The Industrial Age has finally arrived in Albion, but all isn’t well since the Hero King’s rule in Fable II. The current king is a tyrant, his people slave away in factories, and poverty is running rampant throughout the land.
As a descendant of Fable 2′s hero, it is your job to dethrone your brother Logan and restore order to the land of Albion. This will not be easy; you will require the support of many people before a revolution can actually happen.
Like in previous Fable titles, your actions determine the game’s outcome. While the main story encourages you to be a hero, there are choices that can lead you down a path similar to your brother’s. It is possible to steal from people, commit murder, perform rude acts, and even abuse people with verbal cues along the way.
After escaping from your brother’s castle with your fellow companions, you begin your quest in the neighboring towns of Brightwall and the Dweller Camp looking for support that will help your long, heroic climb to the throne. Earlier segments of the game involve courting allies for your cause, winning the hearts of the common folk, and exploring the vast regions of the kingdom.
As this is being done, you are introduced to the ‘Road to Rule’ – a spiritual path that allows you to upgrade your trade, social, spell, and weapon skills. Since your character doesn’t have a main level like in most role-playing games, the Road to Rule is vital to your hero’s development. The allies gained during your travels are displayed here along with chests that contain the skills needed for your hero.
Guild seals are needed to open each chest. These seals are earned when quests are completed, among other things. Lesser skills like the Good Parenting Pack cost a meager 5 Guild seals, while upgrading a skill like Blacksmithing at higher levels can be very expensive (i.e 85 Seals or better).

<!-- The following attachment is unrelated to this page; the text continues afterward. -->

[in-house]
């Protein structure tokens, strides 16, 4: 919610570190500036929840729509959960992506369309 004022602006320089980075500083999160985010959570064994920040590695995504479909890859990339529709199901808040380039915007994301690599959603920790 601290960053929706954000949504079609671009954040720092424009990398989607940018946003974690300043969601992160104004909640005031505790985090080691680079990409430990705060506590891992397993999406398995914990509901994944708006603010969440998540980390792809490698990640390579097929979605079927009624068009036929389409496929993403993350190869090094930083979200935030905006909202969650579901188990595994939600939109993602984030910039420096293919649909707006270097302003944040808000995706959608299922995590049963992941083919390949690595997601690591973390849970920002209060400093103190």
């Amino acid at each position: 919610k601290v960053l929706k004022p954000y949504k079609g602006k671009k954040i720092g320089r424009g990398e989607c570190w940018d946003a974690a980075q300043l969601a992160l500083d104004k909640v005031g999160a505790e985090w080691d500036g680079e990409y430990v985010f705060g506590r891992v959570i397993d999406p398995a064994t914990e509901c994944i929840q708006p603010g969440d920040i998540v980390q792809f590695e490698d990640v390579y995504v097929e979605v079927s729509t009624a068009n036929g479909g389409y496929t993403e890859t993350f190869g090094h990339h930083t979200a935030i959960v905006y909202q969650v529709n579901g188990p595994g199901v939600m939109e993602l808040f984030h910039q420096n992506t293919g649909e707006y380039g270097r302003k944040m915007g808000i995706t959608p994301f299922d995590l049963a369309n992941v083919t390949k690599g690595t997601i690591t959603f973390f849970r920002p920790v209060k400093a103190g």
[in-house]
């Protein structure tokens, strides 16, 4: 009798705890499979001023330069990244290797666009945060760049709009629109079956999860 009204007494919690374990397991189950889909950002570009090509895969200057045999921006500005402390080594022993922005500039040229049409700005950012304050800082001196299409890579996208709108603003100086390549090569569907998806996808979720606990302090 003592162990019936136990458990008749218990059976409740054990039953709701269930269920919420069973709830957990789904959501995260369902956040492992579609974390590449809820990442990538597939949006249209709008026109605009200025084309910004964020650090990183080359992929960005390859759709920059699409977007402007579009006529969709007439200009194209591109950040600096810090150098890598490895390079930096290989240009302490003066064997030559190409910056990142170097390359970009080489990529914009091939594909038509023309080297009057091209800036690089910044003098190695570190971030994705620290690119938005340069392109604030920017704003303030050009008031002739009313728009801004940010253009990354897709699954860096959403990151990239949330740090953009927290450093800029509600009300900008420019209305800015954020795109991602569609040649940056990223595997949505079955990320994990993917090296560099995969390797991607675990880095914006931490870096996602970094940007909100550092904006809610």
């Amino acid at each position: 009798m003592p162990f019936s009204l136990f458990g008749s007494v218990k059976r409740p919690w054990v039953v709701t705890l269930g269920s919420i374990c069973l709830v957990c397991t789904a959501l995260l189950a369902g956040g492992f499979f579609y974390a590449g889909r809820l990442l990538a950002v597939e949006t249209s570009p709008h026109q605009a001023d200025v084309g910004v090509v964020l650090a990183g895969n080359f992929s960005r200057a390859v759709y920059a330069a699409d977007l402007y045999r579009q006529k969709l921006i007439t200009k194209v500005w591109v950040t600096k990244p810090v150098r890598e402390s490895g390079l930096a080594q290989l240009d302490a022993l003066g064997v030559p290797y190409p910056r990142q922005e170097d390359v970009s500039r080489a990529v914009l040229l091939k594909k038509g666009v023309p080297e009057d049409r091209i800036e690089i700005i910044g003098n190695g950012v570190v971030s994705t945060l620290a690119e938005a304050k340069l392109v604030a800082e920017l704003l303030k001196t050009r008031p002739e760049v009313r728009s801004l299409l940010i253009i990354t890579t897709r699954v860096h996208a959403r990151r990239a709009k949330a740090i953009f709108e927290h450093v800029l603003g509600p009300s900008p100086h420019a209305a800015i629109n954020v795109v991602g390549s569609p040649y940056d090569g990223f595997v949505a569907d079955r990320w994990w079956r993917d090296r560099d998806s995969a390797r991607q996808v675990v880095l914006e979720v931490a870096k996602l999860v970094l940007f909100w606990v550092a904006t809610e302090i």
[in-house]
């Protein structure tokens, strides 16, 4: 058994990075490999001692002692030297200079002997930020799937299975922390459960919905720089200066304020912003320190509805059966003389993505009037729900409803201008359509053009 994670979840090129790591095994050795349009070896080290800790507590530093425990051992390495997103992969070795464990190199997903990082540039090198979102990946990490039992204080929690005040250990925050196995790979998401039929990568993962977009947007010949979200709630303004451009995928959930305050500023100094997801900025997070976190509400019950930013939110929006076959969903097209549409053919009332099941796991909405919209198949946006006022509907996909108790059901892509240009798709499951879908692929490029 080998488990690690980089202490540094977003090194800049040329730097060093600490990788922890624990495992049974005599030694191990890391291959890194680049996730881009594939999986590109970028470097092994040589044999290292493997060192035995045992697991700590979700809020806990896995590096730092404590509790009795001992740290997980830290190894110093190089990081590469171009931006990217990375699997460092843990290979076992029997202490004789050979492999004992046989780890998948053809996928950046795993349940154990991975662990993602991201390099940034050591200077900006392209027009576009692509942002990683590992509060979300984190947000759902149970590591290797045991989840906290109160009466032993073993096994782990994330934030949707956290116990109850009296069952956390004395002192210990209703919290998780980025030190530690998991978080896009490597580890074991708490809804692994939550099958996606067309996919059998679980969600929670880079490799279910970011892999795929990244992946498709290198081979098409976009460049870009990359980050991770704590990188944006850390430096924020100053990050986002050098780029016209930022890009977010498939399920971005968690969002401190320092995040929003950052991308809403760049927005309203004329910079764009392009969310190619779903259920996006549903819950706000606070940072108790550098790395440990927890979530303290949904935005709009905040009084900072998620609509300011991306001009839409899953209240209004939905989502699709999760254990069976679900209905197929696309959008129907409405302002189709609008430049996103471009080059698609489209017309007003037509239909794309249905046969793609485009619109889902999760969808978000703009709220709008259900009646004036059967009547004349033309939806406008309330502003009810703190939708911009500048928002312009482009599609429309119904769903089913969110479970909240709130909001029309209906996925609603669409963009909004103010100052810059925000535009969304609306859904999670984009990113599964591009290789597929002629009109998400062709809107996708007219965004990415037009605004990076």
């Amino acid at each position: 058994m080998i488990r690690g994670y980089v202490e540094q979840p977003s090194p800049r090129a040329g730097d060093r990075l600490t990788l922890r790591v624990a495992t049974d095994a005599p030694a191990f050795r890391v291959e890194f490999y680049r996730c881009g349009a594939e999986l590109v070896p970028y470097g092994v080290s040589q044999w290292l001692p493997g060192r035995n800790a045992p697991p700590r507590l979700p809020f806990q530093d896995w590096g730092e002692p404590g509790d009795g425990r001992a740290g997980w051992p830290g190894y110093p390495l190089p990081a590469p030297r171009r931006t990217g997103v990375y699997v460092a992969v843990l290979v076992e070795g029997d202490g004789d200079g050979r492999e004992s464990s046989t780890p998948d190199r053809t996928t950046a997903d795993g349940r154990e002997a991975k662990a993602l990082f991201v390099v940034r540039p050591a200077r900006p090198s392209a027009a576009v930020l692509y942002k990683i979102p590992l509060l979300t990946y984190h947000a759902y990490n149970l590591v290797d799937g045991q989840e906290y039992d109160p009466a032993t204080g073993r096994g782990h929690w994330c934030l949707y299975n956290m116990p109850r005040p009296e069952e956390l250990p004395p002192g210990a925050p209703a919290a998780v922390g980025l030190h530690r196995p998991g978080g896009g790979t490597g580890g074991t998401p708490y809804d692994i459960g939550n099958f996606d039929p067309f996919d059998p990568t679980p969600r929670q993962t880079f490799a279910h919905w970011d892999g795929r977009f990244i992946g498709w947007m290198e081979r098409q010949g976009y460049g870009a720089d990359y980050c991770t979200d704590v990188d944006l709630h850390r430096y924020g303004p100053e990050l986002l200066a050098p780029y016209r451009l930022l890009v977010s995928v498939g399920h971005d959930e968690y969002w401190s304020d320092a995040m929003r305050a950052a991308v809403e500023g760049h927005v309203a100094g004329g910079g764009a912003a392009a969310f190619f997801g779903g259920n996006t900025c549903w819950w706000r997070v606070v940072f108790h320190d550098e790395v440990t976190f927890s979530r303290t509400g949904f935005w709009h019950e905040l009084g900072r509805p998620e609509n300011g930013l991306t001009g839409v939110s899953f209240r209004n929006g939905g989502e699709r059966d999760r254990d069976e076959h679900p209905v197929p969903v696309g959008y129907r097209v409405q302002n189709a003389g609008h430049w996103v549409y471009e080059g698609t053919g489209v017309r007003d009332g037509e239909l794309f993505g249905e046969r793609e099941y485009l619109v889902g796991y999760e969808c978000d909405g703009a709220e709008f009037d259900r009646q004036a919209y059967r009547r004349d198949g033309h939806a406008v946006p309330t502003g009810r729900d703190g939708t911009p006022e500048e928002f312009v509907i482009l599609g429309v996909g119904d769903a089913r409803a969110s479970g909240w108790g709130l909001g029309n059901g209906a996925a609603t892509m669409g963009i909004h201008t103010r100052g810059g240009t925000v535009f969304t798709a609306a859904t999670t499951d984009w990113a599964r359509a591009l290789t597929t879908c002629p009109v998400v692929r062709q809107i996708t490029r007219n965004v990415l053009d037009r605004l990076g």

The Adventurer’s Guild is something you will have access to early on in the game. Everything you could possibly do to your hero can be done from these rooms. Basic functions like saving the game, game settings, and even starting a new game can be accessed from the main room. A quick travel map is also available from this room. Unlocked areas can be selected and zoomed in via a magnifying glass, and when the X button is pressed, your hero can quick travel to the selected location. Available quests will also appear as ‘!’ above each location.
The Adventurer’s Guild is also sectioned off into quarters – The Armory, Apparel, and Trophies / Achievements. As the name implies, your hero can equip new spells / weapons in the Armory. It’s as simple as walking up to an item and pressing the A button twice to select and then equip. The Apparel room serves many purposes. Not only can you mix-and-match the clothing that you have found and / or purchased during your travels, but you can dye your wardrobe — provided that you have learned that skill. The Trophy room allows you to view the items you have collected during your adventure and view unlocked achievements. You can also invite friends via Xbox Live to adventure together, keep logs of those adventures, and even marry each other.